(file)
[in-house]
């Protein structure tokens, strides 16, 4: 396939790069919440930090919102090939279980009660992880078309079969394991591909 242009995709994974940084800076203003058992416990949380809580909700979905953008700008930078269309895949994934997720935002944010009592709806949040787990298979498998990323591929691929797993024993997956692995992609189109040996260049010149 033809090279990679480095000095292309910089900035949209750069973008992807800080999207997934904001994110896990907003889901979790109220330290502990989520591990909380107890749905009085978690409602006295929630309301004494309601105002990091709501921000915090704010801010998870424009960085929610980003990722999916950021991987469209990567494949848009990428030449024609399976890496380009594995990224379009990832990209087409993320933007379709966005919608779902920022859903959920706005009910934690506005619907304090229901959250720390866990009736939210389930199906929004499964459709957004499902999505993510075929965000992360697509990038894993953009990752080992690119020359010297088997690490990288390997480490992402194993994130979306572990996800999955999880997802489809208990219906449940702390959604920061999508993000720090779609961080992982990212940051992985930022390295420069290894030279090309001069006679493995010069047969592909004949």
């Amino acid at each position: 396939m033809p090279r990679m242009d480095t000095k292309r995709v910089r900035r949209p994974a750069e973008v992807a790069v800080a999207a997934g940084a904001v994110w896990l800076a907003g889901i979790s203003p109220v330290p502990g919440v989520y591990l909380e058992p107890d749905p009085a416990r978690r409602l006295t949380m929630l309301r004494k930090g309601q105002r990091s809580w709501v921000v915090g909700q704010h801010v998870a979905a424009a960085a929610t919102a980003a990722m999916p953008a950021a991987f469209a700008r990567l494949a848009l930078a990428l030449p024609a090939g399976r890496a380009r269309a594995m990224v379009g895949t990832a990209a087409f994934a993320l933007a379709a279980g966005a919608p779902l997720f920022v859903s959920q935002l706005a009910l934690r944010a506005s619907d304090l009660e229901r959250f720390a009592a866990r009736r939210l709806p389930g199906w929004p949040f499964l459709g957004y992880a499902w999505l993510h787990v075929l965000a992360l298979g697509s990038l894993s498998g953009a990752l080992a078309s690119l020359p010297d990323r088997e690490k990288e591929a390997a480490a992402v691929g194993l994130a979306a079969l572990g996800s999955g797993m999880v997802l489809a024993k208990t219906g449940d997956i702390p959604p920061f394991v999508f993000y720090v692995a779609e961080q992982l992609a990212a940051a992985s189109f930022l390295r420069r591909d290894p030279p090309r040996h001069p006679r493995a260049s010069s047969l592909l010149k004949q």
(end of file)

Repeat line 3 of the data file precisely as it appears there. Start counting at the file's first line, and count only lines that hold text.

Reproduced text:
């Amino acid at each position: 396939m033809p090279r990679m242009d480095t000095k292309r995709v910089r900035r949209p994974a750069e973008v992807a790069v800080a999207a997934g940084a904001v994110w896990l800076a907003g889901i979790s203003p109220v330290p502990g919440v989520y591990l909380e058992p107890d749905p009085a416990r978690r409602l006295t949380m929630l309301r004494k930090g309601q105002r990091s809580w709501v921000v915090g909700q704010h801010v998870a979905a424009a960085a929610t919102a980003a990722m999916p953008a950021a991987f469209a700008r990567l494949a848009l930078a990428l030449p024609a090939g399976r890496a380009r269309a594995m990224v379009g895949t990832a990209a087409f994934a993320l933007a379709a279980g966005a919608p779902l997720f920022v859903s959920q935002l706005a009910l934690r944010a506005s619907d304090l009660e229901r959250f720390a009592a866990r009736r939210l709806p389930g199906w929004p949040f499964l459709g957004y992880a499902w999505l993510h787990v075929l965000a992360l298979g697509s990038l894993s498998g953009a990752l080992a078309s690119l020359p010297d990323r088997e690490k990288e591929a390997a480490a992402v691929g194993l994130a979306a079969l572990g996800s999955g797993m999880v997802l489809a024993k208990t219906g449940d997956i702390p959604p920061f394991v999508f993000y720090v692995a779609e961080q992982l992609a990212a940051a992985s189109f930022l390295r420069r591909d290894p030279p090309r040996h001069p006679r493995a260049s010069s047969l592909l010149k004949q």